How Can Earth Law Save Florida?

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By Liz Drayer, Clearwater, Florida


Our state of sunshine nurtures an abundance of plants and animals, wetlands and prairie, rivers and white sandy beach. Owls nest in pine trees and panthers still prowl the cypress swamp. But this subtropical Eden faces threats from concrete canyons and strip mall sprawl. We pave over tortoise burrows, raze palmettos to make way for chemical-fed par four playgrounds. More bodies crowd in every day, demanding condos and diesel to power their toys.


During the last century, Florida lost millions of acres of forest and wetlands to development. As a result, today dozens of mammals, birds, reptiles, fish, coral and other creatures crowd the state’s list of endangered species.

Florida’s crystal-clear springs once drew dignitaries and day trippers seeking cures for their ailments. But the once boiling waters now stagnate, polluted by salt and nitrates, fueling toxic blooms that threaten our health, instead of protecting it.

From the Panhandle to the Keys, growth and booming tourism continue to claim natural areas. Estimates predict the state’s population will double during the next fifty years, putting millions more rural acres at risk. Wildlife and humans will compete for shrinking land and water, and the wildlife will surely lose out. Across the state, lagoons, bays and estuaries are collapsing from chronic pollution and crippled drainage, made worse by alternating drought and El Nino downpours. Ecosystem decline threatens sea grass, fisheries, recreation and local economies. Experts estimate wading birds in the Everglades have declined by 90 percent. Invasive plants and animals have forced out native species. Oil companies threaten to drill in the Gulf on a regular basis. So far public outcry and leadership has thwarted their plans, but for how long?


How can we save the nature we have left and revive what we’ve lost? Enter Earth Law, granting legal rights to the Everglades, sea oats and sparrows. No less than the Supreme Court’s Justice William O. Douglas proposed giving rights to nature over forty years ago. Earth Law can help us save crocodiles from extinction, reduce disease, buy time for sinking coastal communities. It can help tourism grow when we beautify beaches and parks, fueling the economy for future generations. How can Earth Law transform Florida?

Jenny From the Block Representing Flipper. Earth Law gives nature the right to flourish and lets citizens enforce that right in court. Imagine sea turtle nests threatened by a new high-rise hotel. A turtle lover could petition the court to stop hotel construction. To persuade the judge, the turtle lover could show that the hotel’s artificial lighting will make it hard for hatchlings leaving the nest to find the sea. She can show how seawalls and sandbags that protect upland construction will degrade turtle habitat. She could argue the litter and tar from hotel operations will pollute frontal zones where baby sea turtles live. Top that off with some photos (courtesy of the Sea Turtle Conservation League of Singer Island) showing the threat simple lounge chairs pose to our native reptiles, and she’s built a strong case. Does all this involve time and effort on her part? Sure, but many facts she needs to argue her case appear online, published by government agencies who should be protecting these creatures in the first place.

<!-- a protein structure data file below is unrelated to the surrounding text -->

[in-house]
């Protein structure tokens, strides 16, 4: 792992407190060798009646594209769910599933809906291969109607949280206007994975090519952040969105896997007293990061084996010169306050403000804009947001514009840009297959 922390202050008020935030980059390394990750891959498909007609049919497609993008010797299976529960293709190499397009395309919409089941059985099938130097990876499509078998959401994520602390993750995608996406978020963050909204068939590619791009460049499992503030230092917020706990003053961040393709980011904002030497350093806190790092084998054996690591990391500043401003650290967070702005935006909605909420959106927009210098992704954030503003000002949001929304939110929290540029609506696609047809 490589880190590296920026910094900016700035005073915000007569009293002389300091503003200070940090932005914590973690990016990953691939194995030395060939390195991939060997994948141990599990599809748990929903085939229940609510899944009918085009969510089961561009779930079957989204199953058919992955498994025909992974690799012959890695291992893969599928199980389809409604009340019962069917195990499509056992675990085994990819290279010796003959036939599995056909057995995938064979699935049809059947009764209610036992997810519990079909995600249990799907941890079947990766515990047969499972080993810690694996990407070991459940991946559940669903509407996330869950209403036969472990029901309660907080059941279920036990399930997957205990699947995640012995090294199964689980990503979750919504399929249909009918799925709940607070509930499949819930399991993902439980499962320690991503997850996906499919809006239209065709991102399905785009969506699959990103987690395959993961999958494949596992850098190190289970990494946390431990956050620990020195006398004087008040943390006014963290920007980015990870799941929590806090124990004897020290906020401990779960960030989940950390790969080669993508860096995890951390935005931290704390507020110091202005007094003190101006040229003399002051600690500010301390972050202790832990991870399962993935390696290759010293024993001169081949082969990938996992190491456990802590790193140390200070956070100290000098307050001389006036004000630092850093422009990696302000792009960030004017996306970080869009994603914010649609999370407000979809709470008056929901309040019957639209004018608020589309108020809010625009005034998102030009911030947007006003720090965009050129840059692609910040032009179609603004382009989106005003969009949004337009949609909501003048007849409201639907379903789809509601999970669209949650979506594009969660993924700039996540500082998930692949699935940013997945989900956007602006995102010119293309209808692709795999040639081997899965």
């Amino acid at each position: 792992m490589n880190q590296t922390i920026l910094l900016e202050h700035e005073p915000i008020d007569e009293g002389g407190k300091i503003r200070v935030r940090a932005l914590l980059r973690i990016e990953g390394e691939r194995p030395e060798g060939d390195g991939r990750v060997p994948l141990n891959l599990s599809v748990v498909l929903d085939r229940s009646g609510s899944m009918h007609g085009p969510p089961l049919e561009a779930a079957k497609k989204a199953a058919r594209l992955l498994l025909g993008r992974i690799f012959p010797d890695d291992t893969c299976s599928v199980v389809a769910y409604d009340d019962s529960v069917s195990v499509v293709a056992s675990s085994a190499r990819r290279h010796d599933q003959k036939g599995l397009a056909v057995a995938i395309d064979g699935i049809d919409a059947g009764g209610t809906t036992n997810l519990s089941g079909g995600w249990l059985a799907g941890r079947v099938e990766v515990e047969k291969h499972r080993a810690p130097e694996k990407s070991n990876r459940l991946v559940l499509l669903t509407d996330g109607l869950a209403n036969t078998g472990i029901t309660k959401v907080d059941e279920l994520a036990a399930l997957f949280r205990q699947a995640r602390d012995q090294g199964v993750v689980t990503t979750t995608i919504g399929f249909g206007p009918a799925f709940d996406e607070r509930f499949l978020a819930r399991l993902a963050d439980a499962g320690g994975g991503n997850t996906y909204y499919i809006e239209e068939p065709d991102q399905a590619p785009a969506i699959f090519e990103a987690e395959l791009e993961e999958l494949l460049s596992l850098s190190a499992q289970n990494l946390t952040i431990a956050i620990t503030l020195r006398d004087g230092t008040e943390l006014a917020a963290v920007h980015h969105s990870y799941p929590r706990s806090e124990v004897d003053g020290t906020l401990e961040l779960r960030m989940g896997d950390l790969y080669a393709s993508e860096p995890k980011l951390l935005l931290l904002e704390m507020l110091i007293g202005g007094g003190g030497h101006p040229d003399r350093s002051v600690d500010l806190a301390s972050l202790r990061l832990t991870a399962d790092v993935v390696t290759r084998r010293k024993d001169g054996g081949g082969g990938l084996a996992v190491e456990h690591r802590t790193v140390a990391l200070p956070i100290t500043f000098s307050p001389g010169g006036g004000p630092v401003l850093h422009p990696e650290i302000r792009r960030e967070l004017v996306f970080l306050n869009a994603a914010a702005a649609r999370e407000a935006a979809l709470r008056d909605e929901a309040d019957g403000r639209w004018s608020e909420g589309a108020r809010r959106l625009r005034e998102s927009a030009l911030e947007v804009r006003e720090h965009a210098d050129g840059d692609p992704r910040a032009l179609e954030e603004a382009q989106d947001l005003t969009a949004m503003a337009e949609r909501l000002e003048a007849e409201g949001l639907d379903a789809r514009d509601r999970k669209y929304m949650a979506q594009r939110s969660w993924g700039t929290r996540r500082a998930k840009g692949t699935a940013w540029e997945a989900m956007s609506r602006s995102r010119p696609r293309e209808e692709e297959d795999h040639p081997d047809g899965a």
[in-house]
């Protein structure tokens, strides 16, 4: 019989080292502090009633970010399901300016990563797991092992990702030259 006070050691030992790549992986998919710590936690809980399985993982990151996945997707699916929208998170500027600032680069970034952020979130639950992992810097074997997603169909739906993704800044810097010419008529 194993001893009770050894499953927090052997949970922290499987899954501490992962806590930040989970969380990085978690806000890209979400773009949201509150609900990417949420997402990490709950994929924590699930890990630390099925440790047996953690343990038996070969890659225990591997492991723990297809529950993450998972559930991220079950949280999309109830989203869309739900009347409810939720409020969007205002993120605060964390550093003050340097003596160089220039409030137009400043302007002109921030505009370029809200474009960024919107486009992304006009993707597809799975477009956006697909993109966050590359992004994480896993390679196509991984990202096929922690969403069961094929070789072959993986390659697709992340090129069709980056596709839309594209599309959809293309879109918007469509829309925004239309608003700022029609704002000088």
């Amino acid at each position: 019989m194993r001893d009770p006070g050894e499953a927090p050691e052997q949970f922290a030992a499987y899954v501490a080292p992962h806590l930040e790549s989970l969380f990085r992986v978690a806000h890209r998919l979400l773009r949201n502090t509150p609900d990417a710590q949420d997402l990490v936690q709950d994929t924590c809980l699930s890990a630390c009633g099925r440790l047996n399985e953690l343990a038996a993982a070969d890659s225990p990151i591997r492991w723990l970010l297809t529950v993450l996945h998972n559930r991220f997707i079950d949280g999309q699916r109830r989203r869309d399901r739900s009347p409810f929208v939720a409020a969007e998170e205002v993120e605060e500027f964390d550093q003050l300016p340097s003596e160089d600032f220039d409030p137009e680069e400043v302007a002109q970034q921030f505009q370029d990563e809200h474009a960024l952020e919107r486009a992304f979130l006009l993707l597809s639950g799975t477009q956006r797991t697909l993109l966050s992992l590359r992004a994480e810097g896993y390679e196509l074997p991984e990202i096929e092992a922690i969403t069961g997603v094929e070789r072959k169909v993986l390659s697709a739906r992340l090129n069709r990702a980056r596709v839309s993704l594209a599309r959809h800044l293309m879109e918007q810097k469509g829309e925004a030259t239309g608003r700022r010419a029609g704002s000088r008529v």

Take the case of a new subdivision in East Palatka which brings Hummers and Harleys demanding more parking. Let Palatkans stand up for the live oaks in the bulldozer’s path. Who better to speak for those stately emblems of the south, hardy in hurricanes, granting sweet shade through the sweaty summer? Natives know some of these trees are so large you can see them from space, and the USS Constitution was nicknamed “Old Ironsides” because her live oak hull survived cannon fire.

Neighbors of the oaks can describe their joy watching sapsuckers, turkeys and bears feasting on the trees’ sweet acorns. Just what would those creatures eat in the new parking lot, inquiring minds will demand. They’ll fret for the threatened scrub jay which nests in live oaks, and for the birds which use the moss to build their nests. Why, people will ask, should we trade these delights for more traffic and exhaust fumes?

SLAPP Them Back. What if meanie developers punish citizen advocates with baseless lawsuits meant to silence them? Strategic Lawsuits Against Public Participation (SLAPPS) have defanged community rights in the past. Earth Law can make them illegal, as many jurisdictions already have done. Over half of US states have enacted anti-SLAPP statutes, including California and Texas, and an effort to pass federal anti-SLAPP legislation is underway.